Joseph Gordon-Levitt, best known for his role in ‘500 Days of Summer’, depicted the charming, yet quaint high-wire artist Philippe Petit, and although his French accent was slightly offbeat at times – I felt that he portrayed this role in the best of his abilities, creating a lovable and sincere character with a plethora of ambition. French-Canadian actress Charlotte Le Bon played Philippe’s love interest Annie. I really wouldn’t say she did anything outstanding, she played a companion well but it really lacked diversity from any other film that includes a lover/partner. At times it seemed that her accent would do magic tricks and mysteriously disappear, making it hard for the audience to decipher where this character originated from. Ben Kingsley who has been in films such as ‘Schindler’s List’ and ‘Iron Man 3’ played the reluctant father figure Papa Rudy that coached Philippe on his journey. Kingsley usually chooses the villainous roles in his work and although Papa rudy was portrayed as a guidance to Philippe, it was clear that Kingsley added hesitation and doubt to the character to create this opposition towards Philippe, especially in the scene where he wants to do the walk without a safety line however Papa Rudy battles this ridiculous statement.
To my surprise this film was full of action. infact, my favorite part of this movie was the planning and setup of this stunt. There was plenty of suspense and action that genuinely had my eyes locked onto the screen. The stealth like action reminded me somewhat of the ‘Mission Impossible’ franchise which is probably why I found it so enjoyable. The use of tension worked ridiculously well and it was hard to predict what was going to happen next. In my opinion a great film is always unpredictable and the story should surprise and shock the audience from time to time, if it fails to do this then it’s simply a poorly produced movie, that lacks audience attention. ‘The Walk’ has received very positive reviews across the board with most of them detailing how it managed to astonish viewers with it’s story.
This film carried a very controversial topic, in which I applaud director Robert Zemeckis for tackling. He managed to share one of the Twin Tower’s greatest moments on the anniversary of one of it’s worst. This movie did a great job of appreciating Philippe’s contribution, sharing an inspirational story of ambition and triumph. Honestly, it’s shocking to think that Philippe Petit walked 1,362 feet in the air across the two towers without a harness and is still alive to tell the story. I respect the emotional message that Zemeckis shared throughout this film,especially nearing the end when the twin towers fade out, with the gleam from the sun reflecting onto the building, giving it a yellow tinge in the centre. I assume it represents the fire that bellowed from these towers after the planes crashed into them. It was a little nod of respect to the families and people who suffered during these attacks and I respect Zemeckis for acknowledging this terrible event.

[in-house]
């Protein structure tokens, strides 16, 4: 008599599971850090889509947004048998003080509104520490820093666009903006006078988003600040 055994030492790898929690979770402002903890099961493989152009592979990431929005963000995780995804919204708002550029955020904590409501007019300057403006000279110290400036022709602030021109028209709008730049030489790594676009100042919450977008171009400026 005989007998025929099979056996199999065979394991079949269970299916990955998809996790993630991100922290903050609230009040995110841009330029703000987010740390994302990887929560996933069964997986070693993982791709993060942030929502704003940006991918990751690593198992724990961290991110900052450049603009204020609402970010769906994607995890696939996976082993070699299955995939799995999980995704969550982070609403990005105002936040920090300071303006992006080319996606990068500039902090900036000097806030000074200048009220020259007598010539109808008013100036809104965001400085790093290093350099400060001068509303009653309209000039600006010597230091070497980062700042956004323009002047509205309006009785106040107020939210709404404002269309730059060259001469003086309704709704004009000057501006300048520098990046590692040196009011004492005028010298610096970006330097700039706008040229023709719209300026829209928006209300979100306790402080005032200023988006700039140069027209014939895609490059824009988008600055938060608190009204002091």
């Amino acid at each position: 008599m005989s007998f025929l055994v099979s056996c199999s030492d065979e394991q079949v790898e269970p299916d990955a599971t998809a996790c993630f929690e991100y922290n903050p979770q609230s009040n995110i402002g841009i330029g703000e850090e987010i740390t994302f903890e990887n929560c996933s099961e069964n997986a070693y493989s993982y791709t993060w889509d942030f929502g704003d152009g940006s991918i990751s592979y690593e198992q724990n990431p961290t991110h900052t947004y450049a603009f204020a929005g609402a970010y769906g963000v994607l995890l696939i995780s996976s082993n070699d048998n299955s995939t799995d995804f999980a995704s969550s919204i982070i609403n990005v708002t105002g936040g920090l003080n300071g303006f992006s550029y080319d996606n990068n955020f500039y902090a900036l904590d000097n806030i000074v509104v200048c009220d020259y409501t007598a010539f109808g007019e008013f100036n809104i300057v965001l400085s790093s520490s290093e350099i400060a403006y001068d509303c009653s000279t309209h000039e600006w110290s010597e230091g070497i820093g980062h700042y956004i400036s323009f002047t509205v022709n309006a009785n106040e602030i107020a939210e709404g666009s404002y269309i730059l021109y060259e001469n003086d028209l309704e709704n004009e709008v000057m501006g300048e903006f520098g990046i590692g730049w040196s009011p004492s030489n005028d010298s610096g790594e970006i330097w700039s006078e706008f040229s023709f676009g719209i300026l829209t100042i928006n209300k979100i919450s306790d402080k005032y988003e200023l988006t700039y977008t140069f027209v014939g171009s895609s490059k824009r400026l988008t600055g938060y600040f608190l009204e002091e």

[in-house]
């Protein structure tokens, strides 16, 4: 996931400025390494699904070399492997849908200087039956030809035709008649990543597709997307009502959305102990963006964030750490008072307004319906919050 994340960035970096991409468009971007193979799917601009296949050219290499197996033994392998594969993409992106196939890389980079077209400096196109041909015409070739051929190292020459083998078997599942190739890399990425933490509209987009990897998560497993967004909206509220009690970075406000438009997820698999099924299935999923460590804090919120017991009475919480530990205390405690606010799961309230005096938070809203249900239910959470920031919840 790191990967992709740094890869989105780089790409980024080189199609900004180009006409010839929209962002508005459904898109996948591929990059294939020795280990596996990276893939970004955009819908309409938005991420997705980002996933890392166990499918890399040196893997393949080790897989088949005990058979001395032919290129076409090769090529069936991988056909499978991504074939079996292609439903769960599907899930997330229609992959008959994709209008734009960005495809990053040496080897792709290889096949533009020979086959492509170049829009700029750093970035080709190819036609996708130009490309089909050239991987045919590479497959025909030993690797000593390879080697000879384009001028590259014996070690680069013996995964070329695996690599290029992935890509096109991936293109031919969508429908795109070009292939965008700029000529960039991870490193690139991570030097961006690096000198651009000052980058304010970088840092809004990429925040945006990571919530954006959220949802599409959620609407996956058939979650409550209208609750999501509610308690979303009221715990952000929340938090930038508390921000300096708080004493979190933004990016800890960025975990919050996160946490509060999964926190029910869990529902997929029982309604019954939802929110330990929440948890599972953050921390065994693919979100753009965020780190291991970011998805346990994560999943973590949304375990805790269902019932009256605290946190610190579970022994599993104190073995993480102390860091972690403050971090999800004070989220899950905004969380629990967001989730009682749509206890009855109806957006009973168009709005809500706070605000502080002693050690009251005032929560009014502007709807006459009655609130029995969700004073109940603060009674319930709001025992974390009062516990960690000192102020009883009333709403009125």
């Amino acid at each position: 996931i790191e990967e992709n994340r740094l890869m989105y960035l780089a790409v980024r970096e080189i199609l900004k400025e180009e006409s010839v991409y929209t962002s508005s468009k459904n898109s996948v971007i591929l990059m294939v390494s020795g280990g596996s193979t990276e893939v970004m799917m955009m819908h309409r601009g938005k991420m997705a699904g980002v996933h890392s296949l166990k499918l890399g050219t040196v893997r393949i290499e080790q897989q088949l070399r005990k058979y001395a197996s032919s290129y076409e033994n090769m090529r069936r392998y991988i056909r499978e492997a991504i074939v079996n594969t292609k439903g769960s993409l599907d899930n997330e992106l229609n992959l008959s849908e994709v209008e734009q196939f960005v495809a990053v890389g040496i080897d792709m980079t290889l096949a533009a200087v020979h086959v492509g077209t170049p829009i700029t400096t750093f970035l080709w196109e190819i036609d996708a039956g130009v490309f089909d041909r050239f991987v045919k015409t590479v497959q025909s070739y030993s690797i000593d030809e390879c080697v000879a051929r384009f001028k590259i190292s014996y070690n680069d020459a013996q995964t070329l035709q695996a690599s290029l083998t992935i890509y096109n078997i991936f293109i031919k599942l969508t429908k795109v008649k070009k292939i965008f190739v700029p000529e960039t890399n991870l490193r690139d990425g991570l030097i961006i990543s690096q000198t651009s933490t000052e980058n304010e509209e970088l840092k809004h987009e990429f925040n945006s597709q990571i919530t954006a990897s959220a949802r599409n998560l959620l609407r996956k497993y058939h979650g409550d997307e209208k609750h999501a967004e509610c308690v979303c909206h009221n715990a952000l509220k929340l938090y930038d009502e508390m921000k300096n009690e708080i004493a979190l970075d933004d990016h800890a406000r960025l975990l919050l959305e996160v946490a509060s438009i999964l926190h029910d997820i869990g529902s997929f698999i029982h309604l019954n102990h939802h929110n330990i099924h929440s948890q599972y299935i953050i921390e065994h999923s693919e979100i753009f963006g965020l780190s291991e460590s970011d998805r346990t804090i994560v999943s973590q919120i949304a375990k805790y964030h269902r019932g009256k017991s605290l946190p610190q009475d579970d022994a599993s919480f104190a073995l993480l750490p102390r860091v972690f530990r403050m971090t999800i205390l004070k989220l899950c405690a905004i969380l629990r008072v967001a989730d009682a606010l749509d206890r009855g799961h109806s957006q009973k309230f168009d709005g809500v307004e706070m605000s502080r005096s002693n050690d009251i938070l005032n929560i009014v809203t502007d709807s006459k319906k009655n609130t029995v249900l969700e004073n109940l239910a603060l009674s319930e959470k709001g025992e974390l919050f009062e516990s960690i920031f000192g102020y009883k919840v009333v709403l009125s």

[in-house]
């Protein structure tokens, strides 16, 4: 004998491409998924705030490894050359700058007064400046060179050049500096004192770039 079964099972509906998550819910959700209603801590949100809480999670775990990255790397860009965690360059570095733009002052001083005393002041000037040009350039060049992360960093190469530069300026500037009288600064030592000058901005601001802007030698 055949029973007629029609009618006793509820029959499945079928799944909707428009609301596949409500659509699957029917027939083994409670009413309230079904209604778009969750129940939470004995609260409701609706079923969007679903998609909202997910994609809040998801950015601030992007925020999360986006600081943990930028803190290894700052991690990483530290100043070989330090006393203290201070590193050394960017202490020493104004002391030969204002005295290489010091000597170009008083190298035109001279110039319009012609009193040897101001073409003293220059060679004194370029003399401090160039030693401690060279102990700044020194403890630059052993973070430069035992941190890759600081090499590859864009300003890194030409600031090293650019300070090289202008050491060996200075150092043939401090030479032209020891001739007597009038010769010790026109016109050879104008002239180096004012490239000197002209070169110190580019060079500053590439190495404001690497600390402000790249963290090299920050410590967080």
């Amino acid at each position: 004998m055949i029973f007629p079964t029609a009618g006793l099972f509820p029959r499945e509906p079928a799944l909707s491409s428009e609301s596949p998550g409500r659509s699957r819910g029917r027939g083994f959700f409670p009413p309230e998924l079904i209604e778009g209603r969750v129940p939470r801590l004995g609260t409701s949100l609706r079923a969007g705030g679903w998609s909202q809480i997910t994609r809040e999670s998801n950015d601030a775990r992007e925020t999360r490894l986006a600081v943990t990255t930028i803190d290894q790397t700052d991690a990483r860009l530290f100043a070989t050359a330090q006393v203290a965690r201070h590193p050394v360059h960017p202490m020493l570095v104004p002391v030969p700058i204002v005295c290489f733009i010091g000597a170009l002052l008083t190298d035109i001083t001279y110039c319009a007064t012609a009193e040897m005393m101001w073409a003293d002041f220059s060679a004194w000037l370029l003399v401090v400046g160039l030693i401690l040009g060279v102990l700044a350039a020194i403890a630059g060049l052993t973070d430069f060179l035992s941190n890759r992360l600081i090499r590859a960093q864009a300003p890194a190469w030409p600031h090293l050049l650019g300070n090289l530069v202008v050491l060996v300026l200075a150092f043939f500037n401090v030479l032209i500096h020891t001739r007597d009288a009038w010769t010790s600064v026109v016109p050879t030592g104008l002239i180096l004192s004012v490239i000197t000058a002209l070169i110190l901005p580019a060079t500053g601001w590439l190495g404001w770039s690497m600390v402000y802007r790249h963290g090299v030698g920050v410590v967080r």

so was this film struggling to balance? At time the progression of the plot felt slow however the story really made up for it. I was genuinely surprised at how enjoyable Philippe’s story was. 3D did take a priority however that didn’t alter my enjoyment of the story, in some cases it added to Unfortunately sales for this movie have been slow since its release. when I visited my local odeon the screening was practically empty, with only a few seats filled. it’s a shame to see such an exceptional film do so poorly. I urge you to watch this film the next time you go to the cinema because it really is under appreciated. ‘The Walk’ is a great film with a inspirational story which is why i’m rating it a 7/10.
Make sure you follow me on Twitter @watchesfilms. I also have a Giveaway you can enter to win a copy of mad max. be sure to LIKE, COMMENT and SHARE this post!